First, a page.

Birth Control Politics

  • Get a FREE Bullet with Orders $59+

Birth Control Politics

chicmichiw chicmichiw
How do you feel about the state of policy on contraception in the US? Who gets to decide and for what groups or situations? How old can you begin to acquire birth control? Are medical exceptions excusable, frowned upon, or perfectly acceptable?
01/30/2013
  • Buy 1 Toy, Get 1 FREE
  • Save 20% on Luxury Toys
  • Add Some Buzz To Your Favourite Toy & Save 60% On Kit
  • Pick Any 2 E-Stim Toys, Get 60% Off A Kit
  • Stock Up On Gifts! Save 80%. Limited Quantity
  • 1
  • 2
  • 3
  • 4
  • 5
All promotions
Khanner Khanner
I think it should be available without a prescription, at the very least the minipill should because oral progestins alone have very few health risks. Or pap smears should not be required for the prescription.

I am not in favor of age limits, either. I find the gatekeeping of such a useful and often life-saving medication ridiculous.
01/30/2013
novanilla novanilla
There's no reason to have birth control age limits. 13-year-old girls with endometriosis need birth control too.

Anyone who wants birth control should be able to access it for free at any age.

The state of contraceptive access in America is abhorrent.
01/30/2013
Bleu Bleu
Quote:
Originally posted by Khanner
I think it should be available without a prescription, at the very least the minipill should because oral progestins alone have very few health risks. Or pap smears should not be required for the prescription.

I am not in favor of age limits, ...
I have actually not had to get a pap smear in order to get birth control...and I have been on it for 3 years. Maybe that's not in California...or for the pill because I can see how they would be helpful with something like an IUD.

I'm not sure about birth control laws but I don't think they are THAT strict. You need a prescription to get them for a reason but it's not like it's all that hard to go to the doctor and get one. The only problem is cost. I went to a teen clinic that came to my high school and have gotten birth control pills from them up until last year (they actually gave me a 12 month supply my last visit and I will be going to Planned Parenthood to get my pills after that). I have gotten them for free for 3 years.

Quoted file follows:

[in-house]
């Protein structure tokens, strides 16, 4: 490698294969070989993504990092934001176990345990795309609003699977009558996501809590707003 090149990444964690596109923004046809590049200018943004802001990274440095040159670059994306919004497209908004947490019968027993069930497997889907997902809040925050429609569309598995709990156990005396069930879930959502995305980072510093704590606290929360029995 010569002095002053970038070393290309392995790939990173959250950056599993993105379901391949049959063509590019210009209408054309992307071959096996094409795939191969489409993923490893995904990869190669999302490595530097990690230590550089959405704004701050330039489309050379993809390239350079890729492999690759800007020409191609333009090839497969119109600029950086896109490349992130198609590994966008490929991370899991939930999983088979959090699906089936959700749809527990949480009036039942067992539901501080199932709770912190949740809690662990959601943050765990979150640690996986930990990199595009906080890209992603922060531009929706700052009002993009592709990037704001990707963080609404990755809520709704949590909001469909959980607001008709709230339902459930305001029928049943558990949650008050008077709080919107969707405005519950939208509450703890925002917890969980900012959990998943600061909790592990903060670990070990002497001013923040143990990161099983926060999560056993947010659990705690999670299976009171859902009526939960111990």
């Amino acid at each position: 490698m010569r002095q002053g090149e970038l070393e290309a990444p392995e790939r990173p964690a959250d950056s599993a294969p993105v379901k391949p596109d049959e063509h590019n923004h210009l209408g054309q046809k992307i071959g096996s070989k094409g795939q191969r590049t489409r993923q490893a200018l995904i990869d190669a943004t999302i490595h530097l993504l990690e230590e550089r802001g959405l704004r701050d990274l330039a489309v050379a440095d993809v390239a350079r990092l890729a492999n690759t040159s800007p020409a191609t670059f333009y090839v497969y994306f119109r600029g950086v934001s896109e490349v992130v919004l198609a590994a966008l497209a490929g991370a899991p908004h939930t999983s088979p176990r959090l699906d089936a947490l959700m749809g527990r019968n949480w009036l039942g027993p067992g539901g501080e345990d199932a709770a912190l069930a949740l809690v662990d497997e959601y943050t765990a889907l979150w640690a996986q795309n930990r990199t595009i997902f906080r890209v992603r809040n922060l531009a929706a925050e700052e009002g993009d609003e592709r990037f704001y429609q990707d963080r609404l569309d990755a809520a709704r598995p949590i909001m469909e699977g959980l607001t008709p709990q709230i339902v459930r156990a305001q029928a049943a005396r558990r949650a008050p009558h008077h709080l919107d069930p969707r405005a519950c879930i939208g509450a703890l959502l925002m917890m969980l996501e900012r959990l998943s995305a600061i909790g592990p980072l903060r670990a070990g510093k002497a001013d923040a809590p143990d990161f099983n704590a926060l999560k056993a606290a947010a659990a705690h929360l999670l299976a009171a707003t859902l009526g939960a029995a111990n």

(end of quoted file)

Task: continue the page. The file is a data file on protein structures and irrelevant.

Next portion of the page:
There can be medical exceptions and I think birth control pills don't need to be given to someone who barely got their period unless there is a medical reason. I feel like feeding someone hormones (who doesn't need them) too early can affect their development. The one clinic I went to would actually see kids from 12-19. While I don't know if they would give a 12 year old birth control pills, I don't think they could turn them away too.

I think contraceptive access in the US is great. People just don't know where to find it or get it. There are so many health clinics out there that cater to those who can't afford it, want to get is discreetly, or have other medical reasons. Of course, I live in LA and there are A LOT of health clinics. If people looked a little, they could easily find a place to get their pills or find a program that might be able to give them free or very low-cost contraceptives (pill, patch, shot, IUD, etc). Both the clinics I go to are more than happy to have people in there.

If they were in stores they would be horribly expensive like the Plan B. Even with that being offered in stores, I still see people going into Planned Parenthood to get those pills...So even if it were offered in stores, I still think people would go out and try to find a way to not pay for it.
02/01/2013
Khanner Khanner
Quote:
Originally posted by Bleu
I have actually not had to get a pap smear in order to get birth control...and I have been on it for 3 years. Maybe that's not in California...or for the pill because I can see how they would be helpful with something like an IUD.

I'm ...
Maybe it's just where I live because the closest planned parenthood is about 2 hours away (hooray for the south). Sometimes seeing a doctor IS hard to do. I'm thinking more in terms of general accessibility for the pill, whether you have insurance or not. I suppose an increase in demand would increase the price, so that is a downside.

And no, it's not necessarily a law that you have to get a pap smear, but most doctors will not give or refill a prescription if you don't get one yearly. I don't know how the new 3-year guidelines will change this, but it's still up to the doctor's judgement whether or not they want to wring out those extra dollars from your uterus every year.

Maybe it is the case that I just haven't shopped around enough to know how to get the pill more easily, but I've been blessed with health insurance all my life.

I do agree that developing girls shouldn't have their hormones messed with, but pregnancy messes it up just as badly.
02/01/2013
Total posts: 5
Unique posters: 4